At the Docciola Gate, the font was built in 1254 by Maestro Stefano, as the inscription ,between the pointed arches, attests. At the bottom of a steep hill this evocative architectural splendor is a little hidden today. During the Middle Ages the water served the mills and the wool industry in the Era valley.

Volterra

San Felice

Similar to Docciola, this font designed by Chelino Ducci Tancredi was built in 1319 by the inhabitants of Borgo Santo Stefano as the inscription between the two arches attests. In the vicinity there are the remains of the Etruscan wall and an arch which local historians have named the Porta Romana, and probably served as the entrance to the Roman Baths (Terme Guarnacciane).

The House-Towers and the Renaissance Palaces

The Buonparenti House Towers

One of the most evocative corners of Volterra, the two towers, Buonaguidi and Buonparenti are connected by a brick archway as were the families in marriage. The towers dominate and strategically command the crossroads, the crux viarum and delimit the main square.

The Toscano House-Tower

This is a group of towers in Piazza San Michele constructed in 1250 by Giovanni Toscano, treasurer to the King of Sardinia, who had a noble dwelling designed for him by Giroldo from Lugano around the tower in S.Agnolo, as the inscription engraved above the entrance attests. The building was purchased by the Rapucci family, the Cafferecci and then Guarnacci who added the 16th century palazzo which descends the Via di Sotto.

Volterra
Case Torri Buonparenti

The Baldinotti House Tower

The palazzo in Via Turazza is adorned with a series of arches surmounted by stone cones which served as hinges for the shop doors which opened out onto the street.

Palazzo Inghirami

The palazzo was built for Admiral Jacopo Inghirami in the 17th century by the architect Gherardo Silvani. Large ledged windows flank the grand ashlar framed entrance surmounted by a bronze bust, of the great admiral who won the battle at Bona attributed to Tacca.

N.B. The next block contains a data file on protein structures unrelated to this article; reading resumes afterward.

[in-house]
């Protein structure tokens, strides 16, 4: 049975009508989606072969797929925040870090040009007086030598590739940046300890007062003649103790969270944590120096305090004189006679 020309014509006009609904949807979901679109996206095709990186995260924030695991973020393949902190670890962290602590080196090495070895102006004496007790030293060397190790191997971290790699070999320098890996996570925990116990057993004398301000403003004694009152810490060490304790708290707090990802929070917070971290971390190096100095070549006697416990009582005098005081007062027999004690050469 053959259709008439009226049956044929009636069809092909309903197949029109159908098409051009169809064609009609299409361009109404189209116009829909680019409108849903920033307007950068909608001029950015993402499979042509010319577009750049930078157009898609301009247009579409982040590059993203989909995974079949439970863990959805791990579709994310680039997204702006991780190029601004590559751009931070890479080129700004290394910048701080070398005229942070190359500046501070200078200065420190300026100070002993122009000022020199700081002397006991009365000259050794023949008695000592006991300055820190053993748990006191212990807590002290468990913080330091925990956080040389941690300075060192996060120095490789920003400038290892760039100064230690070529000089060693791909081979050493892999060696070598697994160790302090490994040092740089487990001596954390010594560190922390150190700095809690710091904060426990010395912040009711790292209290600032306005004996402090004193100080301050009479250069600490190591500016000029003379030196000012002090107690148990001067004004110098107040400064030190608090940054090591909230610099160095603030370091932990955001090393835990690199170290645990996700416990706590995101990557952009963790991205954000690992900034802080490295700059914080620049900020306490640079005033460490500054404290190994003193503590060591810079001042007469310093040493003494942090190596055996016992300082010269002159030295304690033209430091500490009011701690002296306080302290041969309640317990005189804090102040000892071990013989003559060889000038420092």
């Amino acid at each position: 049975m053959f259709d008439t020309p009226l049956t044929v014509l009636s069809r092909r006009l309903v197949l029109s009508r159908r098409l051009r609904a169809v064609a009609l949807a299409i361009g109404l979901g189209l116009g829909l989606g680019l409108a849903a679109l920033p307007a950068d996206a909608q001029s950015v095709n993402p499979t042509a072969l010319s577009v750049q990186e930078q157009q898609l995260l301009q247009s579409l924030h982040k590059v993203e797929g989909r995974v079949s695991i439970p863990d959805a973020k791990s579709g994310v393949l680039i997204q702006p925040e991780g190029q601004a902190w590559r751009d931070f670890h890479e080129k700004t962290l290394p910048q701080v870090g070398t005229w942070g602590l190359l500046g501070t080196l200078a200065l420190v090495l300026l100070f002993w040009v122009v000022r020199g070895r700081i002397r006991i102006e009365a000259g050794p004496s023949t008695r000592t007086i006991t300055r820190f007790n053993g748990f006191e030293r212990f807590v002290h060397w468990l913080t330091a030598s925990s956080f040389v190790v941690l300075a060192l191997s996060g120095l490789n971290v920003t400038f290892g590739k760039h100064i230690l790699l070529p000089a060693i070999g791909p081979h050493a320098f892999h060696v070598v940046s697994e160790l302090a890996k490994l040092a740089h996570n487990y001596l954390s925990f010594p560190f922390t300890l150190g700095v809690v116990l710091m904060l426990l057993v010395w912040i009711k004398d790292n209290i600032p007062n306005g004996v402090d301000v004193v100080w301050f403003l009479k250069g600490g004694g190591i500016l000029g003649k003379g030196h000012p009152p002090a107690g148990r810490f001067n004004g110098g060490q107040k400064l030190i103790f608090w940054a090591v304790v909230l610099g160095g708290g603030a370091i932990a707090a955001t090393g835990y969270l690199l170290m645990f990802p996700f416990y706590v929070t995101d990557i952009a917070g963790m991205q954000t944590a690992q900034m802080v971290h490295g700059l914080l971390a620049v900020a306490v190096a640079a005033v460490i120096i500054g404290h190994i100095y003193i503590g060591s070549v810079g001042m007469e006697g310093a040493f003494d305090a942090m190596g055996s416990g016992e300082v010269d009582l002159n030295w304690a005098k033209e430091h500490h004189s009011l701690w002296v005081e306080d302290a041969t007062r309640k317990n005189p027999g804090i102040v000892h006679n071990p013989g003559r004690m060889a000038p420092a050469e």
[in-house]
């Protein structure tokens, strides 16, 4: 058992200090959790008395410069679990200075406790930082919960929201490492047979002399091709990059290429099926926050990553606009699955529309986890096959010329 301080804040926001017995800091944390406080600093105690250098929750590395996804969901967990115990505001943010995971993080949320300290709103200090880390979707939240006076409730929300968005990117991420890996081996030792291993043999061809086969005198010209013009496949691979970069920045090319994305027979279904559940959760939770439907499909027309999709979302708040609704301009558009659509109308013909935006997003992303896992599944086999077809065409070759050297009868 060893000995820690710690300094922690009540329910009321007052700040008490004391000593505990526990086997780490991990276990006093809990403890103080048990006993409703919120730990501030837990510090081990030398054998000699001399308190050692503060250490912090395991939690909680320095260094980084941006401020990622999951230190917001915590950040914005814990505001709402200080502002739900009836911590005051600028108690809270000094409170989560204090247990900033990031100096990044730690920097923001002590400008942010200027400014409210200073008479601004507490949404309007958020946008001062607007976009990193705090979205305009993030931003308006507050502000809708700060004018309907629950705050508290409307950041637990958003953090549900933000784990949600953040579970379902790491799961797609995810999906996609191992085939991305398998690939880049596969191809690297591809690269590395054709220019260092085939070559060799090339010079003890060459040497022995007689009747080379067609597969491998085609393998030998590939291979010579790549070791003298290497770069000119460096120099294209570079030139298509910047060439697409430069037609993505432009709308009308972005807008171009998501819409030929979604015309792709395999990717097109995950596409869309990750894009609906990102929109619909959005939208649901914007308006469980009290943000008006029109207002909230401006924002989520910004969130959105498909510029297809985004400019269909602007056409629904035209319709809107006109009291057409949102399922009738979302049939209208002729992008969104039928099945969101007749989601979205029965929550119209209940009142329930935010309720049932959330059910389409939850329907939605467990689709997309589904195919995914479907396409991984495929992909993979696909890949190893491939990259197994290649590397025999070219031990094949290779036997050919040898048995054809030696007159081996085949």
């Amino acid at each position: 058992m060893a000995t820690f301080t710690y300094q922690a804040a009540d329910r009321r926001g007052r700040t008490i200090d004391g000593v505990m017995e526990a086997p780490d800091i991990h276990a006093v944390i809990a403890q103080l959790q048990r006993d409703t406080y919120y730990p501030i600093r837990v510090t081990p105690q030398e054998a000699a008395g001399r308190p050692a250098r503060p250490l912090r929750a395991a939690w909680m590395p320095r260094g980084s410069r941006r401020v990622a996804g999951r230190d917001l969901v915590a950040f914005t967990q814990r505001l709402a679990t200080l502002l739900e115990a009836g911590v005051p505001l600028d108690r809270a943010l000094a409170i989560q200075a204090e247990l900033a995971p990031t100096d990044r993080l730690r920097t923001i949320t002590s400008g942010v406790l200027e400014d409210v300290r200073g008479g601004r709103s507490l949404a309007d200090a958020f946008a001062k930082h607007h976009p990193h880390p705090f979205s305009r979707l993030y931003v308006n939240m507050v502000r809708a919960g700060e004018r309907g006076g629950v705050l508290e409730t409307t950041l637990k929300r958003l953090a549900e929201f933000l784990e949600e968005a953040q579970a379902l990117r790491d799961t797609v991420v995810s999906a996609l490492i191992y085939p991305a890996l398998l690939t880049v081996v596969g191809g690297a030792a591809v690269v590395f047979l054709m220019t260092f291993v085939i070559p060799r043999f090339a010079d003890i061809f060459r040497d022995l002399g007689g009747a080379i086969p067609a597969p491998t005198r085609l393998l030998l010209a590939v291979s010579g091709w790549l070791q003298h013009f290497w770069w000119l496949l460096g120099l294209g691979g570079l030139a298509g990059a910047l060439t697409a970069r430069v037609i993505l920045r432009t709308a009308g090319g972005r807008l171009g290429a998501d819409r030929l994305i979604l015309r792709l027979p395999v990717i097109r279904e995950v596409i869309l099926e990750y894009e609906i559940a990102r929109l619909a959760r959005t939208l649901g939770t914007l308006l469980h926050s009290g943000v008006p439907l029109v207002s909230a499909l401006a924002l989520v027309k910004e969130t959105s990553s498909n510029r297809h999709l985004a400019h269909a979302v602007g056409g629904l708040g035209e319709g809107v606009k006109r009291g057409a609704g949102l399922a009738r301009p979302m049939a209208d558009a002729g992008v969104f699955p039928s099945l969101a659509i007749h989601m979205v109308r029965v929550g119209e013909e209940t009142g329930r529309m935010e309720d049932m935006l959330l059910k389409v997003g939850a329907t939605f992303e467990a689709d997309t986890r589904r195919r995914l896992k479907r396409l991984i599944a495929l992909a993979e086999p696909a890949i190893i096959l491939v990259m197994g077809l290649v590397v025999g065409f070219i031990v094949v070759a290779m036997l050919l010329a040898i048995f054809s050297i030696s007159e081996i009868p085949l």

Palazzo Maffei

The palazzo was built for Monsignor Mario Maffei, Bishop of Cavallion, whose funeral monument by G.Angelo Montorsoli is collocated in the Cathedral. The building was completed in 1527 as the inscription on the facade attests. A splendid example of Renaissance architecture , the palace was purchased by Mario Guarnacci in the 18th century to house the first Etruscan museum and library.
Vasari has suggested that the palace was adorned with frescoes painted by Daniele Ricciarelli.

Palazzo Beltrami

The ashlar framed gothic arched windows are the main features of this elegant 16th century palazzo which once belonged to the Desideri family.

Palazzo Lisci, (today Marchi)

Once the medieval hospital of Santa Maria ,the facade presents two phases of construction. The lower part in stone with two filled in arches and a marble inscription bearing the name of the hospital, dates back to the 13th century while the upper half is 18th century. mattoni.

Volterra
Palazzo Minucci-Solaini: the courtyard

Palazzo Incontri (today Viti)

The warm tones of the sandstone and the large ashlar framed windows enhance this elegant Renaissance facade attributed to Ammannati. In 1819 a theatre ,designed by the architect Luigi Campani, was built in the interior courtyard. The theatre was named after the Latin poet Aulus Persius Flaccus from Volterra whose figure is portrayed on the stage curtain by the 19th century artist Nicolo’ Contestabile.

Palazzo Minucci (today Solaini)

The exquisite symmetry of the Renaissance facade and elegant harmony of the interior courtyard bequeaths this palace as one of the most splendid in Volterra. Attributed by local historians as the work of Antonio da San Gallo the Elder, the palazzo houses an extraordinary collection of local paintings and sculptures.